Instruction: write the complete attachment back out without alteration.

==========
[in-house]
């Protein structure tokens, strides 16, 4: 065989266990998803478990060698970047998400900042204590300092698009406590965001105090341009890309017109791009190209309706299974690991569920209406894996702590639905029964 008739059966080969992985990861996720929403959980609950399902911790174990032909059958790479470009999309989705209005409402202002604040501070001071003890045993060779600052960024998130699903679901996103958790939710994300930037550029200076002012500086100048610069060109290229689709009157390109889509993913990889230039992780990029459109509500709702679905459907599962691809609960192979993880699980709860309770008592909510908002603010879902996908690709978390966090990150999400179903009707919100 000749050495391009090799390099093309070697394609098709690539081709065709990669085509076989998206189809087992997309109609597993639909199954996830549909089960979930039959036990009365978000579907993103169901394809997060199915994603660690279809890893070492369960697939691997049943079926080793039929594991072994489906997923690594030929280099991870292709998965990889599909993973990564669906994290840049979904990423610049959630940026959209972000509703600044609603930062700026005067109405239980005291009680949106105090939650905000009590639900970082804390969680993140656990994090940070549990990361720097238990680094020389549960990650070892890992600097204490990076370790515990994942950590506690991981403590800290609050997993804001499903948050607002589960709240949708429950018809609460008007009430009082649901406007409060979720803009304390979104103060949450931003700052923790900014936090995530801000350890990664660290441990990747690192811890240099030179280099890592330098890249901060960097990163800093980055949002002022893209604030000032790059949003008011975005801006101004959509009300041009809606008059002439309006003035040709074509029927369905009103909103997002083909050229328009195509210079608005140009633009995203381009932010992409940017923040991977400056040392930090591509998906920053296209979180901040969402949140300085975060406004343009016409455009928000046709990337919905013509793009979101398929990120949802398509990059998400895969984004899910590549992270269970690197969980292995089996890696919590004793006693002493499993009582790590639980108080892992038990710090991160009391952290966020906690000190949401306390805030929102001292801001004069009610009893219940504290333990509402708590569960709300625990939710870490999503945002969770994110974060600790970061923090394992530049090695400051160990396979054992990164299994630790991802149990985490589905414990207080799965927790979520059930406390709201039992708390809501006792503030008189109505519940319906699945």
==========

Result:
[in-house]
């Protein structure tokens, strides 16, 4: 065989266990998803478990060698970047998400900042204590300092698009406590965001105090341009890309017109791009190209309706299974690991569920209406894996702590639905029964 008739059966080969992985990861996720929403959980609950399902911790174990032909059958790479470009999309989705209005409402202002604040501070001071003890045993060779600052960024998130699903679901996103958790939710994300930037550029200076002012500086100048610069060109290229689709009157390109889509993913990889230039992780990029459109509500709702679905459907599962691809609960192979993880699980709860309770008592909510908002603010879902996908690709978390966090990150999400179903009707919100 000749050495391009090799390099093309070697394609098709690539081709065709990669085509076989998206189809087992997309109609597993639909199954996830549909089960979930039959036990009365978000579907993103169901394809997060199915994603660690279809890893070492369960697939691997049943079926080793039929594991072994489906997923690594030929280099991870292709998965990889599909993973990564669906994290840049979904990423610049959630940026959209972000509703600044609603930062700026005067109405239980005291009680949106105090939650905000009590639900970082804390969680993140656990994090940070549990990361720097238990680094020389549960990650070892890992600097204490990076370790515990994942950590506690991981403590800290609050997993804001499903948050607002589960709240949708429950018809609460008007009430009082649901406007409060979720803009304390979104103060949450931003700052923790900014936090995530801000350890990664660290441990990747690192811890240099030179280099890592330098890249901060960097990163800093980055949002002022893209604030000032790059949003008011975005801006101004959509009300041009809606008059002439309006003035040709074509029927369905009103909103997002083909050229328009195509210079608005140009633009995203381009932010992409940017923040991977400056040392930090591509998906920053296209979180901040969402949140300085975060406004343009016409455009928000046709990337919905013509793009979101398929990120949802398509990059998400895969984004899910590549992270269970690197969980292995089996890696919590004793006693002493499993009582790590639980108080892992038990710090991160009391952290966020906690000190949401306390805030929102001292801001004069009610009893219940504290333990509402708590569960709300625990939710870490999503945002969770994110974060600790970061923090394992530049090695400051160990396979054992990164299994630790991802149990985490589905414990207080799965927790979520059930406390709201039992708390809501006792503030008189109505519940319906699945």